E. F. Benson’s Mapp and Lucia books ruined Beethoven for me, and very nearly Shakespeare too.
Picture, if you will, the most appallingly pretentious person in the world: a well-dressed middle-aged lady at the piano, plonking her way through the slow first movement of the Moonlight Sonata. She is wearing her ‘well-known Beethoven expression’ with the ‘wistfully sad far away look from which the last chord would recall her’. Her guests, enduring the entertainment in various attitudes of suicidal boredom, give dutiful little sighs as that last chord fades, and then steel themselves for . . . another rendition of the slow first movement of the Moonlight Sonata! For – though she pretends otherwise and that Beethoven composed the trickier second movement largely by mistake – it is in fact the only tune she can play.
This is Emmeline Lucas, aka ‘Lucia’, and I’ve not been able to enjoy the Beethoven sonata since meeting her. The Italian affectation of ‘Lucia’ is just that, since she has no connection with Italy and certainly doesn’t speak the language. But by peppering her conversation with plenty of mio caros and molto benes she permits it to be thought that she is quite fluent in la bella lingua.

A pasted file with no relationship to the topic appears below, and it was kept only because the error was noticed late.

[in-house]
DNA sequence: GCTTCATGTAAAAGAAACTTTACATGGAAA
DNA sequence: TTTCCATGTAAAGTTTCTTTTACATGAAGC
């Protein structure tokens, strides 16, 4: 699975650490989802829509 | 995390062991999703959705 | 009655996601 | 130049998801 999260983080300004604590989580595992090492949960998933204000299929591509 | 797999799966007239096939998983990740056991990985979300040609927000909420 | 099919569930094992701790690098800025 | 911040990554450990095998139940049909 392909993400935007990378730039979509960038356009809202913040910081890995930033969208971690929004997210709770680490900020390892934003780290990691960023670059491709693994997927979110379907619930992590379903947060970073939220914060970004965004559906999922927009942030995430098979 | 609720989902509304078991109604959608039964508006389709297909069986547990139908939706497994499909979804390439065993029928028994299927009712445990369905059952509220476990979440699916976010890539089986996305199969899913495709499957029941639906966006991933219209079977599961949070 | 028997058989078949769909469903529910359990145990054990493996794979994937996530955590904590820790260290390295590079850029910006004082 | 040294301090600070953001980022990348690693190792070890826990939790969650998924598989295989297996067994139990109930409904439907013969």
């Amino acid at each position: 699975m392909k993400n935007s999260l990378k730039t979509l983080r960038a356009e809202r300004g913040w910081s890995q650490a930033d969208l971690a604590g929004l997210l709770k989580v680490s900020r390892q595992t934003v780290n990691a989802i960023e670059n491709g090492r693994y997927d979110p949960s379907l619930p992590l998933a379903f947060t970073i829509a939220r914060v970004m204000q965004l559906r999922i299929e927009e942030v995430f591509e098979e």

I’m afraid it gets worse. The bedrooms in Lucia’s house have names like ‘Othello’ and ‘Hamlet’. In the garden there is ‘not a flower to be found save such as were mentioned in the plays of Shakespeare’. And the flowerbed beneath the dining-room window is known as ‘Ophelia’s border’.
In Queen Lucia (1920) this stellar snob lords it over the village of Riseholme, oppressing local society with her profound appreciation of Shakespeare, her merciless Moonlights, her smattering of Italian and her unrelenting energy. Then in Lucia in London (1927) she deploys these same weapons to conquer the capital. Yes, Lucia is a ruthless social climber, a backstabber and a perfectly
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